In this episode of Wine, Women, and Revolution Heather is joined in the studio by Matte Kane and Hugh Giordano from United Food and Commercial workers to talk about cannabis legalization in New Jersey. Matte was at the start of a case of pneumonia (its that time of the year) so please bear with his difficulty breathing. He is on the mend now.
Hard at Work
Hugh Giordano has been on the show before, back in the earliest days before we even had a real microphone and you can find that interview here. He brought Matte Kane along with him to talk all things cannabis in the state of New Jersey. The last time Hugh was here the senate and assembly bills were just being drafted for the first time. Since that time, they have been fighting to make sure the bills include protection for the working class as well as for medical patients. They had some success in getting labor language into the bill. As it stands all new cannabis dispensaries will be unionized.
Benefits of Unions
Since the cannabis industry in the state of New Jersey is already being corporatized, these basic levels of protections are great to see. A lot of the benefits that come along with union membership are paid for by UFCW themselves, like free higher education. Social justice aspects also come along with unionization. Living wage jobs can lift entire families and entire communities out of poverty. There are many forgotten areas scattered throughout New Jersey that could benefit from opening a grower or dispensary.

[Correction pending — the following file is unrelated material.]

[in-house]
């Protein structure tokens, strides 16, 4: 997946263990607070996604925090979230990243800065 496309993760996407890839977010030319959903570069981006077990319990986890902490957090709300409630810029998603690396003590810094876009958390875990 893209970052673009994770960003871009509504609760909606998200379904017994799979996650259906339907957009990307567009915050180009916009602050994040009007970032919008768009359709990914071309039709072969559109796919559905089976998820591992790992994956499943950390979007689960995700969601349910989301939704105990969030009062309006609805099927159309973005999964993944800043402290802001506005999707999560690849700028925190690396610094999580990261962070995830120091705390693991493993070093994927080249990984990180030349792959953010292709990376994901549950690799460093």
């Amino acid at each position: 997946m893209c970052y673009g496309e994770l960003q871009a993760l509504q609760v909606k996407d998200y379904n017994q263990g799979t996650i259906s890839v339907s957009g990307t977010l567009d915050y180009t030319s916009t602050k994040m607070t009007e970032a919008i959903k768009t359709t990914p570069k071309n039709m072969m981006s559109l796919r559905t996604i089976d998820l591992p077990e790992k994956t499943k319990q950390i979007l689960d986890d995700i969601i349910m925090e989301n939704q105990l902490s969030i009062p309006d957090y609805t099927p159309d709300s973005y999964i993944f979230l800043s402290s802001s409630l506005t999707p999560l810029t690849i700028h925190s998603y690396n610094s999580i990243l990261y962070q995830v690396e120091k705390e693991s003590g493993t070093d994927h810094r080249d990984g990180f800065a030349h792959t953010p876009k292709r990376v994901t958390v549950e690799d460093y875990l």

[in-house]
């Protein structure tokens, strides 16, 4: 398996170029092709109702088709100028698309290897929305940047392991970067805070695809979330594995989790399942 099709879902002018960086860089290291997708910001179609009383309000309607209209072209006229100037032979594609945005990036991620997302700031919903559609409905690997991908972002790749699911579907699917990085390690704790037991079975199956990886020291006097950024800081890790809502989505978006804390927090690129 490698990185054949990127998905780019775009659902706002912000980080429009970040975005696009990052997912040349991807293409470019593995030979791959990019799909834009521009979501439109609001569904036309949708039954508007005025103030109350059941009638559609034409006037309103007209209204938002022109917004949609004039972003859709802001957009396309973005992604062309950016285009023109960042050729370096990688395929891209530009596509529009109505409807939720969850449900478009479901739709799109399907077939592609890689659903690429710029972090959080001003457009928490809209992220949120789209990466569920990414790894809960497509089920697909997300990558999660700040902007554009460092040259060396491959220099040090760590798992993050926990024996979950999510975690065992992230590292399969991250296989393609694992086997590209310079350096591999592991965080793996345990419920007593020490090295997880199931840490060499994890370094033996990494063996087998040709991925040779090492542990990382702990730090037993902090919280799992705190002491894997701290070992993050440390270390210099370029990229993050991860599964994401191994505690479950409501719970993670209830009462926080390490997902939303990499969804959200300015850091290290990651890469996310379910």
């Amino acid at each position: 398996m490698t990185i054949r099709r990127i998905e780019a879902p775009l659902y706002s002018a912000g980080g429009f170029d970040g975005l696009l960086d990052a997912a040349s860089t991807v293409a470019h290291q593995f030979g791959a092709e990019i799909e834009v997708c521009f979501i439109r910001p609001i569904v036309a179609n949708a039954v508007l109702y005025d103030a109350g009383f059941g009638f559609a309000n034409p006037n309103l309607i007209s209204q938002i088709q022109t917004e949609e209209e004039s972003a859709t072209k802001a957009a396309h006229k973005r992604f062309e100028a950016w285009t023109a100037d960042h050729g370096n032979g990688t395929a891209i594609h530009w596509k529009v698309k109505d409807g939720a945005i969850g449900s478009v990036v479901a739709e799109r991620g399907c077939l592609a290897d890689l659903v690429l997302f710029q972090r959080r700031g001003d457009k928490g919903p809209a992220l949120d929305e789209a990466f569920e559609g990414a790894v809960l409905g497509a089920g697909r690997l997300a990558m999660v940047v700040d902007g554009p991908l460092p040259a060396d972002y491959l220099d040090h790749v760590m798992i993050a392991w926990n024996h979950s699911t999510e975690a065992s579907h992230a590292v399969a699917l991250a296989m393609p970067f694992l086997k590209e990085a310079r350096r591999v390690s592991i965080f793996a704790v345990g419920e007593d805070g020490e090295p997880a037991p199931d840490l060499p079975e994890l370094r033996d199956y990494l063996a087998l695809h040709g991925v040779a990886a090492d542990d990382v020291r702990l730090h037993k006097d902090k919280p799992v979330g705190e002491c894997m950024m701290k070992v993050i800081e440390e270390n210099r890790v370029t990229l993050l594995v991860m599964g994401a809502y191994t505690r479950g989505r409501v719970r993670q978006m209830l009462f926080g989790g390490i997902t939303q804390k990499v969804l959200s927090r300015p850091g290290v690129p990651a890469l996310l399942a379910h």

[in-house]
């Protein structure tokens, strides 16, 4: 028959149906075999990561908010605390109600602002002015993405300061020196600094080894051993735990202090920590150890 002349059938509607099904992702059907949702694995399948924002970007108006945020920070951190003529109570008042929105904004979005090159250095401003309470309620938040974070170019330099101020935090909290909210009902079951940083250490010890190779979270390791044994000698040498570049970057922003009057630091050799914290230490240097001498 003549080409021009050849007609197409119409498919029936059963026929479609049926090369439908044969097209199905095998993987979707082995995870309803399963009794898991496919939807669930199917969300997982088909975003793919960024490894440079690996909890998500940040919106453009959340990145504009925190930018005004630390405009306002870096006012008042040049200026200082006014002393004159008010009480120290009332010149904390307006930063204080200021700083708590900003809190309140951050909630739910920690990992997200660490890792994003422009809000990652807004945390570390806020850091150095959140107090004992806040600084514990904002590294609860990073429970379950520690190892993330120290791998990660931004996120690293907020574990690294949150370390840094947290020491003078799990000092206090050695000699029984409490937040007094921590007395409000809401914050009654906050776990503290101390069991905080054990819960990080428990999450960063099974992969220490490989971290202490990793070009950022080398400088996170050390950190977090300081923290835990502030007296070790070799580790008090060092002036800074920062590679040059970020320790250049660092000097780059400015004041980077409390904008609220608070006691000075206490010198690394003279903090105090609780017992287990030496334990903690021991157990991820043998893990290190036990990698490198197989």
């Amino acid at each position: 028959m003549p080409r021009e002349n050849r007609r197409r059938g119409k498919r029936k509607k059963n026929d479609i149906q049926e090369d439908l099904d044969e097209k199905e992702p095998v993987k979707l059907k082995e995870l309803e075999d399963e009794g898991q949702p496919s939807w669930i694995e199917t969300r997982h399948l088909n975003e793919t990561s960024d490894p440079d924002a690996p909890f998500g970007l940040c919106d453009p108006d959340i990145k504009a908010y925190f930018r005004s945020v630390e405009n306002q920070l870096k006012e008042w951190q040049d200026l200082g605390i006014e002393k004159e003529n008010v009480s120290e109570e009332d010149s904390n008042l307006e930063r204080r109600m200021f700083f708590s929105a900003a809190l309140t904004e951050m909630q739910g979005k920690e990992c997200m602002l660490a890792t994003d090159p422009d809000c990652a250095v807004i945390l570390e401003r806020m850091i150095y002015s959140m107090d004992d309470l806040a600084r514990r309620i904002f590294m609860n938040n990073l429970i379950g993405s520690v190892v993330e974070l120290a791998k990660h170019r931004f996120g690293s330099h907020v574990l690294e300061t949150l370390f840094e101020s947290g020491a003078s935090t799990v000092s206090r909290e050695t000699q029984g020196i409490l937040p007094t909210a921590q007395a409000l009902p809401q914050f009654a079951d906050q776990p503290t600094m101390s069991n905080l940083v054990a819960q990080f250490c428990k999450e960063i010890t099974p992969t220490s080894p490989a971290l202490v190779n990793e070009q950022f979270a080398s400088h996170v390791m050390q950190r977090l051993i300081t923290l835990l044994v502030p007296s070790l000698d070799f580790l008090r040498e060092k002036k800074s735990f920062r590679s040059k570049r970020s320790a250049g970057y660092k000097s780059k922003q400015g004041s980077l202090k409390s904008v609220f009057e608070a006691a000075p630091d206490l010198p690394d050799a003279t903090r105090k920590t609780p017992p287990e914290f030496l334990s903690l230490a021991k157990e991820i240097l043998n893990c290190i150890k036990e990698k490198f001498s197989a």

Protection for the Unprotected
Matte points out that as the industry currently stands, the workers at these dispensaries aren’t even protected under federal labor law. Since it is still illegal on the national level, these workers are not granted a single protection including minimum wage (as paltry as that is). The businesses aren’t a recognized industry to the feds. That makes unions the ONLY line of defense for these workers until national law changes.
Cannabis: A Unique Opportunity
Since this is a brand-new industry, UFCW has been able to be in the ear of everyone developing it from legislators to the companies starting up. It helps to remind all these decision makers that ultimately it comes down to working class people. Matte is optimistic that after 2 years of punching out a bill we have something that could put New Jersey ahead of the curve in many aspects.
The Giant Legislative Session
Hugh and Matte were able to be able the giant hearings at the New Jersey Statehouse at the end of last year. 4 sessions were happening at the same time. Matte commented on just how large of a crowd it drew. Matte estimated there were over 1000 participants in the hearing with more outside. They admit they live in a bubble concerning this bill, so it was a good opportunity to hear the pros and the cons and understand how to make a better bill. Matte was pleasantly surprised at how well run the meeting was. After this session, there is no excuse for any of the legislators to not know all the facts.
When UFCW got involved in this legislation, it was because they saw it was an issue that was going to affect their existing members. They knew they were going to have members who were cannabis patients. Organizing the facilities was not their first concern, it evolved out of the activism. Patients in New Jersey don’t currently have job protections. If your company has a zero tolerance policy you could be terminated from your job for taking a doctor approved medication.
Designed to Prevent Insurance Companies